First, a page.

Monday, February 15, 2010

Episode #54 – 5 Centimeters Per Second

500x300 doesn't do it justice.

Originally recorded January 30, 2010.

Yes, we review good stuff too.

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Opening song: 5 Centimeters Per Second trailer
Ending Song: Stockholm Syndrome (Florio003 8bit version) by Muse


Anonymous said...

The movie gives me very mixed feelings. It's great, yes, but I can't exactly say I intend to re-watch it on a regular basis. Bittersweet stuff, particularly in a semi-realistic context, can be hard to digest. Still, it is something people should watch.

Also, it's kind of unfair to compare almost any movie to your average TV series, particularly as far as animation and production quality are concerned. In the realm of animation, I would say there's a decent amount of competition once you move past the limitations of a weekly format.

I'd also question the statement that there is no expectation of making money involved in the director's projects. I don't know enough about the guy to say what's in his head. I just doubt success isn't a factor. At least not by this point in time, when more or less the same core message is being reinterpreted and remixed over and over again. Don't get me wrong...they're all good pieces of animation and each of his projects is distinct enough in terms of settings and details, of course, but I wish the director moved away from his comfort zone already. If one's cynical enough, you could call him predictable, though even that doesn't make him less admirable within his field. It's just a matter of preference.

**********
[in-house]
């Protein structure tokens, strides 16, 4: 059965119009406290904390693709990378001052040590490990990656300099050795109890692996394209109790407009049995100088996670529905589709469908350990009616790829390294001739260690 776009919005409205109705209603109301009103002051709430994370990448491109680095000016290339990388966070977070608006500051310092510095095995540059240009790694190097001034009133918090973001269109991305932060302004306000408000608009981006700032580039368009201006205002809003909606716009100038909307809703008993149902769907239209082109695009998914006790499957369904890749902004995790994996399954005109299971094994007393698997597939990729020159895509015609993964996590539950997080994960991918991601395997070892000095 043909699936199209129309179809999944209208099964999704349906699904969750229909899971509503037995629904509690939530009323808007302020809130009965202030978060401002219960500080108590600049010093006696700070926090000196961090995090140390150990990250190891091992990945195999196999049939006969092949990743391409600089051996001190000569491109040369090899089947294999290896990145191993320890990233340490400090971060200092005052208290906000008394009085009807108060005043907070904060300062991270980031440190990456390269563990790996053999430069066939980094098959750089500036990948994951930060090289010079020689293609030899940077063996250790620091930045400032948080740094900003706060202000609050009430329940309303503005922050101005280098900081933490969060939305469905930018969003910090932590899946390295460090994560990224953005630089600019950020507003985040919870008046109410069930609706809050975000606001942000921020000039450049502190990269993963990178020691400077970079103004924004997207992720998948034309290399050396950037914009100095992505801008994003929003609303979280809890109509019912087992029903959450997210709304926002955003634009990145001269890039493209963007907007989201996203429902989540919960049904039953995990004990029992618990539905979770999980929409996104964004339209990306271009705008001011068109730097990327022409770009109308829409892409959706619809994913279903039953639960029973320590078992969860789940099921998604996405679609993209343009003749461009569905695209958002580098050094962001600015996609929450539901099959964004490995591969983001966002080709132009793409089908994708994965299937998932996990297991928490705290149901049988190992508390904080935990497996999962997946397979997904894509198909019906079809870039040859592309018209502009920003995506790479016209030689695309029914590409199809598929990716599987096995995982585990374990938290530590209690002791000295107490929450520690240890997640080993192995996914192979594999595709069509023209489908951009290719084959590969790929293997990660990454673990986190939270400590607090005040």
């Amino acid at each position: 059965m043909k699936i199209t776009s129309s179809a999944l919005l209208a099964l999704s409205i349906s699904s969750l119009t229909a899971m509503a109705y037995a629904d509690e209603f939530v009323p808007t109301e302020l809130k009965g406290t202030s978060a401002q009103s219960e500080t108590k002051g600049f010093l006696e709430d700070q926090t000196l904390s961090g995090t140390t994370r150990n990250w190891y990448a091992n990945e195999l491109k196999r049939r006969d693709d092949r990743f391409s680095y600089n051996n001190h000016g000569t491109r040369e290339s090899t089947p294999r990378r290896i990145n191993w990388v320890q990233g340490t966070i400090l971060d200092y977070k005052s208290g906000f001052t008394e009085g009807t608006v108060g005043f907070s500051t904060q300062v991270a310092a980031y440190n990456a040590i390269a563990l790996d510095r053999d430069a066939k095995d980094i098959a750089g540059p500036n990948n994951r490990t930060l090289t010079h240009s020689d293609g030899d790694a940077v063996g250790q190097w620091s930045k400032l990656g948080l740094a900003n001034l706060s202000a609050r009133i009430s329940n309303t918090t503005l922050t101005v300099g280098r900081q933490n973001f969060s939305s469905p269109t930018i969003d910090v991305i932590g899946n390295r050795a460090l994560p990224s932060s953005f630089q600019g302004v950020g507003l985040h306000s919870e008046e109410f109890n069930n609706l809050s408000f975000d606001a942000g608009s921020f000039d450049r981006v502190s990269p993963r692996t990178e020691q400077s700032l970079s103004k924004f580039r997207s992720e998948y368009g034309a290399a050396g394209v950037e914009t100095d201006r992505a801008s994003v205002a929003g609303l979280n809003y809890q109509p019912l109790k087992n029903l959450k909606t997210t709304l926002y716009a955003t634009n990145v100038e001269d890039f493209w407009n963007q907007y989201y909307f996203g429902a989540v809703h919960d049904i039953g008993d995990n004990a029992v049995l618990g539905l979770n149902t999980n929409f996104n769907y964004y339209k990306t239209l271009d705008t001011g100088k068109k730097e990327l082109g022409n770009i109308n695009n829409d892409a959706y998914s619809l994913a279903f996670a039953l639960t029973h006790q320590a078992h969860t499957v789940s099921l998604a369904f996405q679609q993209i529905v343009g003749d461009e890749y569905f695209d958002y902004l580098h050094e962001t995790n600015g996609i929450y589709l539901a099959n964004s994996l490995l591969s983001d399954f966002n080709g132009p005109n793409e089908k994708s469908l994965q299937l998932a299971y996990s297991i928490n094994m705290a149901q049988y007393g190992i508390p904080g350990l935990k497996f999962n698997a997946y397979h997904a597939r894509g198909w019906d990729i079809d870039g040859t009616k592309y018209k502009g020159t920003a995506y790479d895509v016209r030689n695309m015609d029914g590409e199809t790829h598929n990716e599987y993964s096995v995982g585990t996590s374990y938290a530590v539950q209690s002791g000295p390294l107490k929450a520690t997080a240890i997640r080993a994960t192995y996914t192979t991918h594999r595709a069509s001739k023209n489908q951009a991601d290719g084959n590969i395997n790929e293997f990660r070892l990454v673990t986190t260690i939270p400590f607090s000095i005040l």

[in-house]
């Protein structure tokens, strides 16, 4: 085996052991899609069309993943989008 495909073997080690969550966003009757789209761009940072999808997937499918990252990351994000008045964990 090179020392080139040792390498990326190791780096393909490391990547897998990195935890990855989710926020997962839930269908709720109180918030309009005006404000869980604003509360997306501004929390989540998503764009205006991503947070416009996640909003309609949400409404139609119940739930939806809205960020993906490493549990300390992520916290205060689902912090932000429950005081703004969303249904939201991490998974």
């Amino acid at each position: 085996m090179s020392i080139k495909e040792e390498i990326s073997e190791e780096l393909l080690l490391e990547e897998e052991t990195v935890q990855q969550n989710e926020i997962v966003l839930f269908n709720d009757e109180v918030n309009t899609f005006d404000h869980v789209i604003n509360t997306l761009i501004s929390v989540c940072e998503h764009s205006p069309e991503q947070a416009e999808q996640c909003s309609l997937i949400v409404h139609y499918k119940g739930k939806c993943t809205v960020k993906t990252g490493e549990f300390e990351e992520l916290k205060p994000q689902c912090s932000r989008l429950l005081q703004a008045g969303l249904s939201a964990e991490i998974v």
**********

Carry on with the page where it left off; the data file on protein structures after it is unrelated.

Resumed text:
Anonymous said...

You are right regarding animation and limitations a normal studio faces regarding the weekly time span. I don't remember exactly what I said, but I wasn't trying to compare it with most weekly TV series. I just think that there aren't enough titles, especially modern, that have as much beauty and detail such as this.

I'm sure there is still an expectation of making money, what we're saying is that it wasn't made just for the sake OF money. There are a lot of people who make things like sequels to popular shows or spinoffs and feed them to a hungry public just so they can make a quick buck. They don't eye their quality closely so the produced result is often something mediocre and lackluster.

Makoto might repeat the same ideas in his movies. I personally don't know since I have yet to watch his other works. However it seems to me that well known directors all play around their strong point. Satoshi Kon and his blurring the lines between dream and reality and a crazy fantasy setting with childlike themes for Miyazaki. As you said, it's not really a bad thing. Makoto might be different though. I don't want to say people never change so even though I think it is unlikely that Makoto will change his style, it's still a possibility.